Śvāna (श्वान) (or Śvan) refers to a “dog”, according to the Devyāmata (in the section śalyoddhāra-paṭala or “excavation of extraneous substances”).—Accordingly, “[...] If a cat [intrudes into the site] stepping over [a cord] while a cord is being cast, it should be understood that there is the bone of an ass beneath that spot of the site. If a dog (śvanyadi śvā) steps over a cord, [the officiant] should prognosticate the bone of a dog (śvāna-asthiśvānāsthim ādiśet) [beneath] the [spot of the site]. [...]”.

Vastushastra book cover
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Vastushastra (वास्तुशास्त्र, vāstuśāstra) refers to the ancient Indian science (shastra) of architecture (vastu), dealing with topics such architecture, sculpture, town-building, fort building and various other constructions. Vastu also deals with the philosophy of the architectural relation with the cosmic universe.

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Shaivism (Shaiva philosophy)

Source: SOAS University of London: Protective Rites in the Netra Tantra

Svana (स्वन) refers to “noise”, according to the Netratantra of Kṣemarāja: a Śaiva text from the 9th century in which Śiva (Bhairava) teaches Pārvatī topics such as metaphysics, cosmology, and soteriology.—Accordingly, [verse 10.1-7ab, while describing the appearance and worship of Bhairava]—“Now, at this moment, I shall explain the distinct appearance of Bhairava, [who] resembles an ointment [that clears the eye]. He has a nature that burns up and dissolves all things. Five-faced, atop a corpse, ten-armed [and] terrible, he resembles troops with demon mouths. He rumbles, [producing] a terrible noise (bhīṣaṇa-svanagarjantaṃ bhīṣaṇasvanam), speaks with a gaping mouth [adorned with] with large tusks, [his face] bent in a frown. [...] Having worshipped Bhairava, [the Mantrin] remembers being joined in union [with] him, [in the same way as] dissolution in fire”.

Shaivism book cover
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Shaiva (शैव, śaiva) or Shaivism (śaivism) represents a tradition of Hinduism worshiping Shiva as the supreme being. Closely related to Shaktism, Shaiva literature includes a range of scriptures, including Tantras, while the root of this tradition may be traced back to the ancient Vedas.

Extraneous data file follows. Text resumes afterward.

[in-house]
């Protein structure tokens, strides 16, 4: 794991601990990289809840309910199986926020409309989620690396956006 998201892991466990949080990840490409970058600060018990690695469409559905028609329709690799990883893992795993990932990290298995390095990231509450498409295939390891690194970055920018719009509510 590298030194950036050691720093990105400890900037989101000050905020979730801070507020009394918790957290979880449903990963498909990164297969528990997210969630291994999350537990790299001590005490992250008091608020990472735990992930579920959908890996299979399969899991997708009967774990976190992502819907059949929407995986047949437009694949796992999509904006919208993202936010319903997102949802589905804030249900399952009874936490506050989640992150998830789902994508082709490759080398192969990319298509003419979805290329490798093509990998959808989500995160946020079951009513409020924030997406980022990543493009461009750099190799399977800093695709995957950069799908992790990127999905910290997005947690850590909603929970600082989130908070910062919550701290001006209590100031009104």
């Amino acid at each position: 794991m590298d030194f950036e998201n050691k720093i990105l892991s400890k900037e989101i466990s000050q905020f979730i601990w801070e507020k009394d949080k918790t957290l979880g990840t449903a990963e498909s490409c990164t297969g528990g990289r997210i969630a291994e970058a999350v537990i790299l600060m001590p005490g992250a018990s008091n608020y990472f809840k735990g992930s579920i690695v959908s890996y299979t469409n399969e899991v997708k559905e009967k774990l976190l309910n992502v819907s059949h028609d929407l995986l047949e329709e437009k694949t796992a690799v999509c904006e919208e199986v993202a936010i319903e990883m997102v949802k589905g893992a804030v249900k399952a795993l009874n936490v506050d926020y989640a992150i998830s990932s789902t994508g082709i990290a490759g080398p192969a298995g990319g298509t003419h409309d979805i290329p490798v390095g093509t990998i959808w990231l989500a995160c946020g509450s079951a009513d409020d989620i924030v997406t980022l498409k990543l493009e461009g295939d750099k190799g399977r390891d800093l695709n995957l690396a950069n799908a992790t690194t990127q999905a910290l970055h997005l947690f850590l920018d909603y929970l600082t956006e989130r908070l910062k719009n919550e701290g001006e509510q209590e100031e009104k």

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Sports, Arts and Entertainment (wordly enjoyments)

Source: Syainika Sastra of Rudradeva with English Translation (art)

Svāna (स्वान) refers to the “sound (of swift motion)”, according to the Śyainika-śāstra: a Sanskrit treatise dealing with the divisions and benefits of Hunting and Hawking, written by Rājā Rudradeva (or Candradeva) in possibly the 13th century.—Accordingly, [while discussing the outlines of hawking]: “[...] When a Vaharī is thrown at a Stork or a Heron from a great distance, it produces a feeling of wonder. What can be more wonderful than the fall of the quarry from the sky like a mountain with clipped wings and frightened by the sound of swift motion (vegānila-svāna)?”.

Arts book cover
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This section covers the skills and profiencies of the Kalas (“performing arts”) and Shastras (“sciences”) involving ancient Indian traditions of sports, games, arts, entertainment, love-making and other means of wordly enjoyments. Traditionally these topics were dealt with in Sanskrit treatises explaing the philosophy and the justification of enjoying the pleasures of the senses.

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General definition (in Hinduism)

Source: Wisdom Library: Hinduism

Śvāna (श्वान) is a Sanskrit word referring to a “dog”.

Source: WikiPedia: Hinduism

In case of accidental injuries and in intentional incisions, the lips of the wound are apposed and united by stitching (svana). (described in the Sushruta Samhita)

In Buddhism

Tibetan Buddhism (Vajrayana or tantric Buddhism)

Source: The Structure and Meanings of the Heruka Maṇḍala

Śvāna (श्वान) is the name of a Vīra (hero) who, together with the Ḍākinī named Śvānī forms one of the 36 pairs situated in the Medinīcakra, according to the 10th century Ḍākārṇava chapter 15. Accordingly, the medinīcakra refers to one of the three divisions of the dharma-puṭa (‘dharma layer’), situated in the Herukamaṇḍala. The 36 pairs of Ḍākinīs and Vīras [viz., Śvāna] are yellow in color; the shapes of their faces are in accordance with their names; they have four arms; they hold a skull bowl, a skull staff, a small drum, and a knife.

Tibetan Buddhism book cover
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Tibetan Buddhism includes schools such as Nyingma, Kadampa, Kagyu and Gelug. Their primary canon of literature is divided in two broad categories: The Kangyur, which consists of Buddha’s words, and the Tengyur, which includes commentaries from various sources. Esotericism and tantra techniques (vajrayāna) are collected indepently.

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Languages of India and abroad

Marathi-English dictionary

Source: DDSA: The Molesworth Marathi and English Dictionary